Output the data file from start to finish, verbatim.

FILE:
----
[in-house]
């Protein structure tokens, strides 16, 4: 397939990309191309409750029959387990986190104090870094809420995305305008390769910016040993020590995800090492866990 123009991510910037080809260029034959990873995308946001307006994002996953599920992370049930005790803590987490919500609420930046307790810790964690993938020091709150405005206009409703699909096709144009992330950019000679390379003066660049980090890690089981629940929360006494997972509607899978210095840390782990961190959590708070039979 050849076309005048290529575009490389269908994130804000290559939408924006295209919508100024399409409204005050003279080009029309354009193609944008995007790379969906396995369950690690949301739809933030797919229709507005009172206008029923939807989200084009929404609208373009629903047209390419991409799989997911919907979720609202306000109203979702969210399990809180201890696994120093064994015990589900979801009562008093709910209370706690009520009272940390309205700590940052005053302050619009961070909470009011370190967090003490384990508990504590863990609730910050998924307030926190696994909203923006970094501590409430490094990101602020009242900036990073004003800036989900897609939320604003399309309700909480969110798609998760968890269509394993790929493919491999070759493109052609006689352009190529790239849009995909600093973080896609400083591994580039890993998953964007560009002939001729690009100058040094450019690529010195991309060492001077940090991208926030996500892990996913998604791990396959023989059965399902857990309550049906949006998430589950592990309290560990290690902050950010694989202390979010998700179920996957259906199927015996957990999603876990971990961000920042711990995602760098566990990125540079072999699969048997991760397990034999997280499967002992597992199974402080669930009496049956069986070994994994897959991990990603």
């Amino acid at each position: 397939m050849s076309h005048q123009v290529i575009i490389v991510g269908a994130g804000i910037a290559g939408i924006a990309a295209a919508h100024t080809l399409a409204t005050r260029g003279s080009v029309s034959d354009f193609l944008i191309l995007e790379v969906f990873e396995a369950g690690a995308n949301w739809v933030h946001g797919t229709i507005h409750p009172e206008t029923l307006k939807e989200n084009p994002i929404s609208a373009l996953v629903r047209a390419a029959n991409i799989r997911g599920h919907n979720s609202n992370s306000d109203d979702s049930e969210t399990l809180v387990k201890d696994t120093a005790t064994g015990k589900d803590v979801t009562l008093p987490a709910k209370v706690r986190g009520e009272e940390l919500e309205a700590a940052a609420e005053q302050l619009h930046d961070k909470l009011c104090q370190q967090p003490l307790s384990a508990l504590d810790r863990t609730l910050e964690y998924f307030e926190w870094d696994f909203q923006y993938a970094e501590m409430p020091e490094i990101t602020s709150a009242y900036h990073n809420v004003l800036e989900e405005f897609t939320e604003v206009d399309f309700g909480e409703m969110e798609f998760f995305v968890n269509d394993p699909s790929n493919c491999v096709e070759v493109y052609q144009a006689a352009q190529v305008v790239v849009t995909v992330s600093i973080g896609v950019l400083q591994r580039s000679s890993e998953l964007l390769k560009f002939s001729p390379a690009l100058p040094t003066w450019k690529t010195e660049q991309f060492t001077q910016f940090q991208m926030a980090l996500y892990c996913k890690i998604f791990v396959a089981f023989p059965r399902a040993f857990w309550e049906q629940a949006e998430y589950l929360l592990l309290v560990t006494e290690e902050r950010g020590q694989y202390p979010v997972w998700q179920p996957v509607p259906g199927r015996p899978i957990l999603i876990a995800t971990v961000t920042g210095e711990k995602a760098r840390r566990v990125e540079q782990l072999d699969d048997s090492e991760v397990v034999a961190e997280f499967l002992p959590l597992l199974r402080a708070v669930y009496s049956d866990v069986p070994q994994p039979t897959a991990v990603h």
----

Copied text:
[in-house]
């Protein structure tokens, strides 16, 4: 397939990309191309409750029959387990986190104090870094809420995305305008390769910016040993020590995800090492866990 123009991510910037080809260029034959990873995308946001307006994002996953599920992370049930005790803590987490919500609420930046307790810790964690993938020091709150405005206009409703699909096709144009992330950019000679390379003066660049980090890690089981629940929360006494997972509607899978210095840390782990961190959590708070039979 050849076309005048290529575009490389269908994130804000290559939408924006295209919508100024399409409204005050003279080009029309354009193609944008995007790379969906396995369950690690949301739809933030797919229709507005009172206008029923939807989200084009929404609208373009629903047209390419991409799989997911919907979720609202306000109203979702969210399990809180201890696994120093064994015990589900979801009562008093709910209370706690009520009272940390309205700590940052005053302050619009961070909470009011370190967090003490384990508990504590863990609730910050998924307030926190696994909203923006970094501590409430490094990101602020009242900036990073004003800036989900897609939320604003399309309700909480969110798609998760968890269509394993790929493919491999070759493109052609006689352009190529790239849009995909600093973080896609400083591994580039890993998953964007560009002939001729690009100058040094450019690529010195991309060492001077940090991208926030996500892990996913998604791990396959023989059965399902857990309550049906949006998430589950592990309290560990290690902050950010694989202390979010998700179920996957259906199927015996957990999603876990971990961000920042711990995602760098566990990125540079072999699969048997991760397990034999997280499967002992597992199974402080669930009496049956069986070994994994897959991990990603």
């Amino acid at each position: 397939m050849s076309h005048q123009v290529i575009i490389v991510g269908a994130g804000i910037a290559g939408i924006a990309a295209a919508h100024t080809l399409a409204t005050r260029g003279s080009v029309s034959d354009f193609l944008i191309l995007e790379v969906f990873e396995a369950g690690a995308n949301w739809v933030h946001g797919t229709i507005h409750p009172e206008t029923l307006k939807e989200n084009p994002i929404s609208a373009l996953v629903r047209a390419a029959n991409i799989r997911g599920h919907n979720s609202n992370s306000d109203d979702s049930e969210t399990l809180v387990k201890d696994t120093a005790t064994g015990k589900d803590v979801t009562l008093p987490a709910k209370v706690r986190g009520e009272e940390l919500e309205a700590a940052a609420e005053q302050l619009h930046d961070k909470l009011c104090q370190q967090p003490l307790s384990a508990l504590d810790r863990t609730l910050e964690y998924f307030e926190w870094d696994f909203q923006y993938a970094e501590m409430p020091e490094i990101t602020s709150a009242y900036h990073n809420v004003l800036e989900e405005f897609t939320e604003v206009d399309f309700g909480e409703m969110e798609f998760f995305v968890n269509d394993p699909s790929n493919c491999v096709e070759v493109y052609q144009a006689a352009q190529v305008v790239v849009t995909v992330s600093i973080g896609v950019l400083q591994r580039s000679s890993e998953l964007l390769k560009f002939s001729p390379a690009l100058p040094t003066w450019k690529t010195e660049q991309f060492t001077q910016f940090q991208m926030a980090l996500y892990c996913k890690i998604f791990v396959a089981f023989p059965r399902a040993f857990w309550e049906q629940a949006e998430y589950l929360l592990l309290v560990t006494e290690e902050r950010g020590q694989y202390p979010v997972w998700q179920p996957v509607p259906g199927r015996p899978i957990l999603i876990a995800t971990v961000t920042g210095e711990k995602a760098r840390r566990v990125e540079q782990l072999d699969d048997s090492e991760v397990v034999a961190e997280f499967l002992p959590l597992l199974r402080a708070v669930y009496s049956d866990v069986p070994q994994p039979t897959a991990v990603h």